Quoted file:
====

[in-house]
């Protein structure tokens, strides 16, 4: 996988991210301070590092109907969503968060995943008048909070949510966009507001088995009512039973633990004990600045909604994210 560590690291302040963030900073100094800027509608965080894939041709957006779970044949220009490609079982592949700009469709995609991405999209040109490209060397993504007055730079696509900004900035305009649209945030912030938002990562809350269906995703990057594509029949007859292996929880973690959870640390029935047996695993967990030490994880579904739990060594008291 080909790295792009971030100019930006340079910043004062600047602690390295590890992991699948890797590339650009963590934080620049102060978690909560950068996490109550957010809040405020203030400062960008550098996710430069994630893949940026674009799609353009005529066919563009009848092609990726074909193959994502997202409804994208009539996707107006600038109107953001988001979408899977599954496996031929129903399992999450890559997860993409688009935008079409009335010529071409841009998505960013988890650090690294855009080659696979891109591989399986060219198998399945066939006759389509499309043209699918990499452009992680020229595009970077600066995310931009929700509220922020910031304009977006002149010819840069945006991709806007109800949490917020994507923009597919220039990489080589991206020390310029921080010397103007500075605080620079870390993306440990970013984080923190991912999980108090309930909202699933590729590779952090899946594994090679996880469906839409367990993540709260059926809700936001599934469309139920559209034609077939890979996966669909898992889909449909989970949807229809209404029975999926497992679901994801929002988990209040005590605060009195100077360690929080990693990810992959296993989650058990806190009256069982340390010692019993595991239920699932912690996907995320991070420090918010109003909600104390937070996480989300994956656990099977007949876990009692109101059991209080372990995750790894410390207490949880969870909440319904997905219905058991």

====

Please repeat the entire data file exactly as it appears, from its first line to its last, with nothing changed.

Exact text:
[in-house]
């Protein structure tokens, strides 16, 4: 996988991210301070590092109907969503968060995943008048909070949510966009507001088995009512039973633990004990600045909604994210 560590690291302040963030900073100094800027509608965080894939041709957006779970044949220009490609079982592949700009469709995609991405999209040109490209060397993504007055730079696509900004900035305009649209945030912030938002990562809350269906995703990057594509029949007859292996929880973690959870640390029935047996695993967990030490994880579904739990060594008291 080909790295792009971030100019930006340079910043004062600047602690390295590890992991699948890797590339650009963590934080620049102060978690909560950068996490109550957010809040405020203030400062960008550098996710430069994630893949940026674009799609353009005529066919563009009848092609990726074909193959994502997202409804994208009539996707107006600038109107953001988001979408899977599954496996031929129903399992999450890559997860993409688009935008079409009335010529071409841009998505960013988890650090690294855009080659696979891109591989399986060219198998399945066939006759389509499309043209699918990499452009992680020229595009970077600066995310931009929700509220922020910031304009977006002149010819840069945006991709806007109800949490917020994507923009597919220039990489080589991206020390310029921080010397103007500075605080620079870390993306440990970013984080923190991912999980108090309930909202699933590729590779952090899946594994090679996880469906839409367990993540709260059926809700936001599934469309139920559209034609077939890979996966669909898992889909449909989970949807229809209404029975999926497992679901994801929002988990209040005590605060009195100077360690929080990693990810992959296993989650058990806190009256069982340390010692019993595991239920699932912690996907995320991070420090918010109003909600104390937070996480989300994956656990099977007949876990009692109101059991209080372990995750790894410390207490949880969870909440319904997905219905058991």